Ah, to be a politician in Alberta

Apparently Alberta’s financial largess has extended itself to municipal politicians. It’s my understanding that a municipal politician in Moncton gets virtually nothing – a few measily bucks for dedicating a lot of time and effort to the public good.

Not so, in Edmonton. Now, of course, Edmonton is four times larger than Moncton but according to this disgruntled journalist, they are getting paid too much.

Account for their one-third tax-free salaries and one-third tax-free allowances, and councillors will take home the equivalent of $103,080 per year.

Who wouldn’t want to get a $520-per-month car allowance?

The RRSP allowance, which went up to $7,720 per year last week and increases again after the next election to $8,606 per year.

His conclusion?

Which, of course, is what I hope to do after the next civic election – join the ranks of the elite in Canada by pulling down a salary and benefits package that will net me more than what 98% of Canadians from coast to coast earn.

Now I have to admit being actually conflicted by this as I am under the undoubtedly ridiculous premise that you ‘get what you pay for’ when ‘hiring’ staff or politicians.

But, then again, Bernard Lord is the highest paid Premier in Canada.

Makes you stop and think.

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0 Responses to Ah, to be a politician in Alberta

  1. Anonymous says:

    Only here would people think that ‘higher pay makes better politicians’. In Switzerland, municipal politicians do not get any salary at all. As I’ve said elsewhere, In New Hampshire and Vermont even state legislators make only $600 per week-and only when they are sitting, which is about six months. If you think that the exhorbitant salaries provincial MLA’s make has ‘made New Brunswick better’, I suggest you take a look at the decisions government actually makes and how they make them.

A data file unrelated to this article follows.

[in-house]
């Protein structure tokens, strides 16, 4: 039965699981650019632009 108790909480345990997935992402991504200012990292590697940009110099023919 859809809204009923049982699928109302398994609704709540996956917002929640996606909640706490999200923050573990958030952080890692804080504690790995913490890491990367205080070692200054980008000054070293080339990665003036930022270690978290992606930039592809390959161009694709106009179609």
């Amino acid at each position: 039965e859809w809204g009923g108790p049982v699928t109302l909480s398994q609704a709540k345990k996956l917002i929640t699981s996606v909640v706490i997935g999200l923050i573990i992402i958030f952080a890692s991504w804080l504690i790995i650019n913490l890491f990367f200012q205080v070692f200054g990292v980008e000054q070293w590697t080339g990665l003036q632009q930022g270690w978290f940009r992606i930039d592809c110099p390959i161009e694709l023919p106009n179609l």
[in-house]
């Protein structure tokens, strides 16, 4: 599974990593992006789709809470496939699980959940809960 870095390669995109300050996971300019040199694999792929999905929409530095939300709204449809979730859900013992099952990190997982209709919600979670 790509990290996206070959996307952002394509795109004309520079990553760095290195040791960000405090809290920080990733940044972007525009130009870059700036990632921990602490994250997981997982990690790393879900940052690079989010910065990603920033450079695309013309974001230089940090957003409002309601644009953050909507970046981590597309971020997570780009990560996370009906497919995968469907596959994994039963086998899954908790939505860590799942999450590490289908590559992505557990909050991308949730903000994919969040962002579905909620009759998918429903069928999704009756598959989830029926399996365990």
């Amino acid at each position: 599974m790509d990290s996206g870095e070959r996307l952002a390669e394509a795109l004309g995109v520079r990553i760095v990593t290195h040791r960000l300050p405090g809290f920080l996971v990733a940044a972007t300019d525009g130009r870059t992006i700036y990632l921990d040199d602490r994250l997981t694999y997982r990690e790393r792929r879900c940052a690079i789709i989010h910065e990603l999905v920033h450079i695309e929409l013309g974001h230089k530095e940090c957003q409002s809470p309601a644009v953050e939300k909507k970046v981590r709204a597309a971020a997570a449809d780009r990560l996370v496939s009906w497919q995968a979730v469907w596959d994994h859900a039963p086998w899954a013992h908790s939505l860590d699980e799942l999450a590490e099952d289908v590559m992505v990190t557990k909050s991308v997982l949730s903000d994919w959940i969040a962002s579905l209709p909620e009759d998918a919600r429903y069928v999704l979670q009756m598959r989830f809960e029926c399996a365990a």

In New Hampshire they have close to 200 legislators who vote, vs. the 58 in New Brunswick. If people are dumb enough to think that fewer politicians are MORE representative, they obviously don’t know their neighbours very well.

    Keep in mind that in the states they have four times as many representatives, yet they do it all for far less money. I can’t remember the figures, but it costs New Brunswickers millions more to pay their representatives, who essentially exist to rubber stamp decisions that other people have made.

    Go find one issue where a party member voted away from their party. At the municipal level it is ludicrous, as municipal politicians have very few powers or issues they can deal with at all. Zoning, fire departments, that is essentially it. In the states, municipal politicians have far reaching powers of taxation, even sales tax depends on what town you live in.

    The idea that paying these people more money will bring in a better politician is ludicrous to the extreme. Politics is a civic duty, when people start doing it for the money, you’ve essentially lost what democracy is supposed to be about.

    To return to Switzerland, even at the federal level politicians have no staff, and work at a table in the vestibule of their parliament building. They get no pension, no office, use all equipment communally.

    If you actually think that here in New Brunswick, or even in Canada, that the relatively high wages has brought about representative decisions, even better decisions, I would seriously challenge you to debate that fact.

    Canada has essentially become what the soviet union used to be, the exception is you get to select a different person or party, but they will generally act in an identical way. I already know people who would do anything for a government job-which is what the soviet union used to be like. In politics, once you make it about money, well, forget ANY illusions you may have had about democracy.